There is no one thing that makes someone feel settled in a new place – it’s a lot of little things put together. Having been in the UK for almost three months now, there are lots of little things different from my life in Australia. But I realised early on that there was no use comparing. Thanks to the help of my dear friend Rukmini, who so eloquently and artistically put this into words (actually it was her image which prompted me to realise that comparing was actually one of the worst things I could be doing). I had to see everything as a new experience, a new way of life. It was hard thinking that I had to let go of the old ways (the stubborn kapha nature in me) – not let go completely, but let go enough to make room for the new.When I first looked at it, EVERY little thing was different. The bathroom, the way a particular dish was cooked, the way the clothes are washed – EVERYTHING. And I’d keep thinking, “Oh, in Australia, we’d do it like this….” But then I started to feel miserable because it just reminded me of home, and how I wasn’t there. There’s this incredible grace that women (especially Indian women) have – of just embracing a new family as their own. I used to think there was a button that got switched on the minute you were married – of entering a new family and seeing them as your own. But that’s not the case – this happens over time, as you build a relationship with each member of the family, getting to know them like you would your own. And plus, humans are adaptable beings – so over time, new routines will develop, new relationships formed, and I guess the new becomes home.
Besides life at home, you’ll find differences everywhere you look – the grocery store, how people drive, how they talk. But when you find the similarities, that’s when the scales tip in the favour of being settled. And for me that was when I found a job at The Alternative Healthcare. As an Ayurvedic therapist – just two days a week to begin with – but doing pretty much exactly what I used to do in Brisbane. And it fills me with so much happiness! Connecting with strangers through Ayurveda. It’s amazing how the healing powers of a 5000 year-old medicine system has transcended time and place boundaries – being just as effective to ancient sages in India, as it is to local Aussies or Brits. It reaffirms my faith and belief in this science, and makes me feel fortunate, that I’m able turn my passion into my career.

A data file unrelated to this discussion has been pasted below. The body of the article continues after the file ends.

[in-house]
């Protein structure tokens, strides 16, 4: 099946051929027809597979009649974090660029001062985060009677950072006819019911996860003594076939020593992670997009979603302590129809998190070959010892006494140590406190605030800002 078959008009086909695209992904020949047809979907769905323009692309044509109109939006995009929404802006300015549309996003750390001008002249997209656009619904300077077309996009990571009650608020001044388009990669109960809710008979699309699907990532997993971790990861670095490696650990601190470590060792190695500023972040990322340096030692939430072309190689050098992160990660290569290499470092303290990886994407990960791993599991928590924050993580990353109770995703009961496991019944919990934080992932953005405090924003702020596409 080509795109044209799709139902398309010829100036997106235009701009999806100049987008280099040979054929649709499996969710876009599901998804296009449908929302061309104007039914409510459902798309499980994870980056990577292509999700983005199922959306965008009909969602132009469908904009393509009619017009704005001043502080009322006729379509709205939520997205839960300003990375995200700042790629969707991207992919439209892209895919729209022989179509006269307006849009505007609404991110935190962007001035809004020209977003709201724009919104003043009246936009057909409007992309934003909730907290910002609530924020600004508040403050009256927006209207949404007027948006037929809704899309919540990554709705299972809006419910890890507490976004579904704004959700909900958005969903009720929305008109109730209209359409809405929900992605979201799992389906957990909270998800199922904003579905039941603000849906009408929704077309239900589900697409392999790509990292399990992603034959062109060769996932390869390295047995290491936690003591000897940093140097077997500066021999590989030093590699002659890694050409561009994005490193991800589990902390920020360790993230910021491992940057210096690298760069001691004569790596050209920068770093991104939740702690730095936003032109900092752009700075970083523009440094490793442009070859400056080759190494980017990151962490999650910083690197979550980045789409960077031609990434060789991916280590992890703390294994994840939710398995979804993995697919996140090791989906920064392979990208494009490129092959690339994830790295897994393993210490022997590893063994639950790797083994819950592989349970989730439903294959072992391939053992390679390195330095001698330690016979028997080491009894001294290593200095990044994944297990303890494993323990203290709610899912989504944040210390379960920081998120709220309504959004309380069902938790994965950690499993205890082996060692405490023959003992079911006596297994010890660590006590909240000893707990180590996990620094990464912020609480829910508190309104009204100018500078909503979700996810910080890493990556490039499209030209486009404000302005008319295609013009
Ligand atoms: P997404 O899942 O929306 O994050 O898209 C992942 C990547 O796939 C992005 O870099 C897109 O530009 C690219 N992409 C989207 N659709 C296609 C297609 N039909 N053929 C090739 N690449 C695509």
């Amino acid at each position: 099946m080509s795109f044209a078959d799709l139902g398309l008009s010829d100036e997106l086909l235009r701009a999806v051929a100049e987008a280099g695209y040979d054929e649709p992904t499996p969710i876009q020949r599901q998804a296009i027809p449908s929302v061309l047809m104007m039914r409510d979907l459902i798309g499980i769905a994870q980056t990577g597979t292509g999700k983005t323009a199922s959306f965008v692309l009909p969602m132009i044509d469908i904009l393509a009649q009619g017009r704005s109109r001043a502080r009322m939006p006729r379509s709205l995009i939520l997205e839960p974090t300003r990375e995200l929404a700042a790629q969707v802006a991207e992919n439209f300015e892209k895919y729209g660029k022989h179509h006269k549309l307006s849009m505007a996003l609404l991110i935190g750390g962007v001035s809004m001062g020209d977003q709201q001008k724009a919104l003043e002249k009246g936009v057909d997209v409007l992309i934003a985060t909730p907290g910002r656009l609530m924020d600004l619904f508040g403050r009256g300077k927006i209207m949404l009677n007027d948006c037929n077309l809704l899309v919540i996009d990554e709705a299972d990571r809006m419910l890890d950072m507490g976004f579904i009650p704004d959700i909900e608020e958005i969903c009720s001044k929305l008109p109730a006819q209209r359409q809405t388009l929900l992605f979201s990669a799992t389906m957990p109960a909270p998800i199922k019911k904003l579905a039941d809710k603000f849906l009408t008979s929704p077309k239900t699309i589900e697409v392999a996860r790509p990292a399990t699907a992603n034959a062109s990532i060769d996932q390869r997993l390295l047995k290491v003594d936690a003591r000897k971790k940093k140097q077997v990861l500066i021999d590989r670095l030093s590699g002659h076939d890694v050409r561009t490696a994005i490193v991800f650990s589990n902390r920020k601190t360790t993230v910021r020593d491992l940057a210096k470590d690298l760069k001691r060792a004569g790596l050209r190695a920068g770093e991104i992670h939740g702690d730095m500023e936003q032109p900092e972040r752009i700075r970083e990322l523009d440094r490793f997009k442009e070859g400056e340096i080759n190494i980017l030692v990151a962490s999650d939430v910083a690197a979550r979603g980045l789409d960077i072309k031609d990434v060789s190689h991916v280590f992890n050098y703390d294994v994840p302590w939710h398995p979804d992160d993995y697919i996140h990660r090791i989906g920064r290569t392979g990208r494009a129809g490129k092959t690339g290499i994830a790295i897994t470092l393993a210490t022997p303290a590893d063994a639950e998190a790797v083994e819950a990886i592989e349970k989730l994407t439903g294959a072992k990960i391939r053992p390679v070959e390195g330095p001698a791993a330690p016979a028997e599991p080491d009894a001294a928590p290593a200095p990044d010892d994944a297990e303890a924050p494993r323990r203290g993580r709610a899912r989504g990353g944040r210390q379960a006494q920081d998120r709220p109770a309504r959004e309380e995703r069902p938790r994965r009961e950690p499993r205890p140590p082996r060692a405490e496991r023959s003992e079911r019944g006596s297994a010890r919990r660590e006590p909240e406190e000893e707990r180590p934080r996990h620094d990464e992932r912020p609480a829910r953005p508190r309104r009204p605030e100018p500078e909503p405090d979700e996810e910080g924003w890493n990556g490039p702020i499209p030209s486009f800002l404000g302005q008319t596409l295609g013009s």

Similarities don’t just exist in where they are obviously manifest, but they also exist in where you see them. It’s how I perceive of things that helps me feel settled – and not just focus on things as they are. Whilst there are new relationships and friendships – I look for similarities in what I value; whilst there are new foods and grocery stores – I look for the similarities in how I enjoy these foods; whilst there are differences in weather (SUCH DIFFERENCES) – I look for the similarities in routine, and try and make it regular regardless of the weather.
This great move is a big lesson in detachment – letting go of things that were, to embrace things to come – and in a twisted way it helps you prepare for the ultimate move: death. You come into this world with nothing and you leave with nothing, and the less attached you are to things and people, the easier the final move will be. Sounds morbid I know – but it’s the truth.I’m kind of in two minds about publishing this post, because if the opportunity arose, I would jump at the chance of moving back to Australia. But I don’t want to live life holding onto the possibility of that opportunity – if it comes, then seize it I will! – for now, my clothes are unpacked, my two feet are in England, and very soon, my heart and mind will follow too.